No religious discrimination where director removed after expressing opposition to same sex adoption in media interviews
A Christian non-executive director of an NHS Trust who was removed from office after he expressed his opposition to adoption by same-sex couples in a series of media interviews has failed in his claims of religious discrimination. The tribunal found that he had not been removed because of his beliefs but because he accepted invitations to appear in the press and on national television without informing the Trust, having expressly been told to inform them.
In Page v NHS Trust Development Authority, Mr Page was a non-executive director of an NHS Trust which provides mental health services. Both he and the Trust accepted that members of the lesbian, gay, bisexual and transgender (LGBT) community suffer disproportionately from mental health issues and that there had been an unwillingness from the LGBT community to engage with mental health services. The Trust argued that it was vital that its staff and board should not do or say anything that could risk losing the trust of any section of the community, including those in the LGBT community.
Mr Page was a devout Christian and firmly believed that it is always in the best interests of every child to be brought up by a mother and a father and that it is ‘not normal’ to be adopted by a single parent or same sex couple.
In addition to his role within the Trust, he had been a magistrate. In 2014, he was reprimanded for letting his religious beliefs, rather than the evidence, influence him when hearing an adoption application by a same-sex couple. In January 2015, he gave his first interview about the reprimand to the national press and was quoted as saying ‘there is something about a man, a woman and a baby, that it’s natural and therefore the others are not’.
The Trust’s Chairman advised him that expressing his views in the media could undermine confidence that he would exercise his judgment in a way that was not affected by those personal views and that he should keep the Trust informed of any media interest. Despite this, he continued to express his views in the media without informing the Trust. In early 2016, his continuing engagement with the media resulted in him being removed as a magistrate.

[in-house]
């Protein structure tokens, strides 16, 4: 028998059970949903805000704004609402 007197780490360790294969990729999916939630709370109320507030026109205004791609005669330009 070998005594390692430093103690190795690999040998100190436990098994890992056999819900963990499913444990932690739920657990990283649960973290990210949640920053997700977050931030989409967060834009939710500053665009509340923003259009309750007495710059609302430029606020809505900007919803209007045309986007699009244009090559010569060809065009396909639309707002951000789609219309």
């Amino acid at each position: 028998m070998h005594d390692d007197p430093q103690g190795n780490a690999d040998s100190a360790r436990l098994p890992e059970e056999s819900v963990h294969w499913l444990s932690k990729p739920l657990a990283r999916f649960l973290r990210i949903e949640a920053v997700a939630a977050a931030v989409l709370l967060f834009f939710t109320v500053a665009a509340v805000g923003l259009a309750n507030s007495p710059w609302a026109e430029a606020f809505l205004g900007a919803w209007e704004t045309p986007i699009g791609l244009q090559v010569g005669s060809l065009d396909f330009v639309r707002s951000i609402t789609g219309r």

In August 2016, the Trust decided that it was not in the interests of the health service for him to continue in his role. Its reasons centred on his public response to the decision to remove him as a magistrate, the events following that decision and its conclusion that his position in relation to those matters was likely to have a negative impact on the confidence of staff, patients and the public in general in him as a local NHS leader.
Mr Page brought claims for direct and indirect religious discrimination, harassment and victimisation.
The employment tribunal dismissed his claims.
There was no direct discrimination because Mr Page had not been removed from his post ‘because of’ his religion or 'because' he held or expressed his views that it was in the best interests of a child to have a father and a mother. He was removed because he accepted invitations to appear in the press and on national television without informing the Trust, when he had been expressly told to inform them. His victimisation claim failed for the same reason and his harassment claim failed because he had given no evidence of any alleged violation of his dignity.
There was no indirect discrimination either because the provisions, criteria or practices (PCPs) he relied on were conceptually unsound or were not applied to him and because he could not demonstrate group disadvantage.
The Tribunal held that Article 9 of the European Convention on Human Rights (freedom of religion) was not engaged because Mr Page’s actions in giving media interviews were not ‘intimately linked to his religion or his beliefs’. Alternatively, any interference with his rights was necessary and proportionate, having regard to the fact that his actions were clearly in conflict with the protection of health (the Trust’s principal function) and with the protection of the rights of others.
The case raises questions about the extent to which an employer can censor the expression of religious or philosophical beliefs outside the workplace and is a reminder that there will be no direct discrimination based on religion or belief where this is not the reason for the treatment.
The case also addresses the issue of what constitutes ‘belief’ for the purposes of the Equality Act 2010. The Tribunal accepted that the belief Mr Page relied on (that it is always in the best interests of a child to have a mother and a father) is a belief that falls within the wide definition of philosophical belief for the purposes of the Equality Act 2010 (the Act). However, it commented that had the belief he relied on been the wide views he had expressed in one particular interview, that is that ‘homosexual activity’ is wrong, then the Tribunal may well have concluded that this was not a belief that was worthy of respect in a democratic society and/or one that was compatible with the fundamental rights of others and therefore would not have constituted a belief for the purposes of the Act.
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